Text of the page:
Promenons-nous dans les bois
***½/**** Image A- Sound A (French) C (English) Extras D+
starring Francois Berleand, Denis Lavant, Michel Muller, Thibault Truffert
screenplay by Annabelle Perrichon
directed by Lionel Delplanque
by Walter Chaw The newest generation of young Gallic filmmakers is involved in reinvigorating many of the thriller's forms: the hybrid, HK-influenced actioner (Brotherhood of the Wolf); the Cronenbergian investigation of parasitic identification (A Matter of Taste); and the Hitchcockian psychosexual wrong-man intrigue (Mortal Transfer). Perhaps inspired by countryman Luc Besson's La Femme Nikita, and Leon (a.k.a. The Professional), the abovementioned movies are bathed in frosty blues and greens, filmed and edited with a smooth professionalism--the latest wave to wash through the French cinema is all about a carefully calibrated cool.
In keeping with France's post-modern revisionism, the best Dario Argento giallo since Tenebre is not the Italian splatter auteur's disappointing I Can't Sleep (as yet unreleased in North America), but rather Frenchman Lionel Delplanque's fantastic Deep in the Woods (Promenons-nous dans les bois). With the hallmarks of the Italian horror sub-genre joyously honoured (the bizarre mystery plot, the elaborate murder set-piece, the lurid set design and cinematography), Delplanque's feature debut is impossibly beautiful to behold and executed with admirable amounts of artistic gore and disturbing eroticism. Like the best of Argento's work, Deep in the Woods borrows heavily from Hitchcock, annexing the taxidermy, bird imagery, shower fear, and keyhole voyeurism of Psycho. It also relies heavily on Argento's forced point-of-view shots, close-ups, and infatuation with childhood trauma and nursery songs.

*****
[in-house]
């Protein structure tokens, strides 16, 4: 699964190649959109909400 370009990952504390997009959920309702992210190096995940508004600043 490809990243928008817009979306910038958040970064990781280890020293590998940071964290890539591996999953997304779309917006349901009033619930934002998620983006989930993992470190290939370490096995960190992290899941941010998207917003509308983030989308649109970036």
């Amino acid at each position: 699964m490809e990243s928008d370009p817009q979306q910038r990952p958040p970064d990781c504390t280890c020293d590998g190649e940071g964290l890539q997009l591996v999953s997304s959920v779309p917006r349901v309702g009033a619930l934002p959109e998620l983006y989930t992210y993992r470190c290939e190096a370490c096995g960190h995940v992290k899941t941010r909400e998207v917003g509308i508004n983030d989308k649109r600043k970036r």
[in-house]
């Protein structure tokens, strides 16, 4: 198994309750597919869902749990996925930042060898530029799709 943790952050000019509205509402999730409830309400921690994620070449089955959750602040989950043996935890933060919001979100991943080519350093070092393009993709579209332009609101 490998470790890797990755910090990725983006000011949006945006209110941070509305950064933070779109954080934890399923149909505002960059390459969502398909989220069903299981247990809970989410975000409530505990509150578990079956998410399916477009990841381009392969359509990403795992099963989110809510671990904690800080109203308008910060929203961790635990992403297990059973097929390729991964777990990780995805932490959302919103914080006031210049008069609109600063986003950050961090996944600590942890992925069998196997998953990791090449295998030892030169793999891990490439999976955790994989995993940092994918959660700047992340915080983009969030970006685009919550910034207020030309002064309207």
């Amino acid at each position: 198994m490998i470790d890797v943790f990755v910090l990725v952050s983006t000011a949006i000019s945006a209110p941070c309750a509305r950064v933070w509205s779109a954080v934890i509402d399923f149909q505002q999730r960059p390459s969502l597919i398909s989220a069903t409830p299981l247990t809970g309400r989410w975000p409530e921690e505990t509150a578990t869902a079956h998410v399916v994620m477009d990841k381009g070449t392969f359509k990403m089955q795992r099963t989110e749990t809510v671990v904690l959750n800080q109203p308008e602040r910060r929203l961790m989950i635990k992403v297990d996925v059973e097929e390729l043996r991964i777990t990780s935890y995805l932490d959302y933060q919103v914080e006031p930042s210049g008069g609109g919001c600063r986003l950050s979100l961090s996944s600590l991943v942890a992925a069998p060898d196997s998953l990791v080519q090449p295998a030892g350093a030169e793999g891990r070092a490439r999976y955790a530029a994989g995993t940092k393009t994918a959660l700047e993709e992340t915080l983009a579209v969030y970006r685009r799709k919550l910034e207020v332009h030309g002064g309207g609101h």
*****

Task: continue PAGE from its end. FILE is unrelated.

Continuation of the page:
Moreover, Deep in the Woods provides giallo neophytes with a wonderfully fluid and accessible introduction to the highly-stylized form: it is absent of the strange pacing, awkward dialogue, and forsaken performances of much of classic euro-horror. Deep in the Woods probably bears a closer resemblance to Michele Soavi's groundbreaking slasher flick Stage Fright (1987) than to Argento's seminal giallo Deep Red (Profundo rosso), but regardless of its primary inspiration, the film functions as an expertly crafted tribute to Italy's gaudy reign as the key innovators of slasher cinema.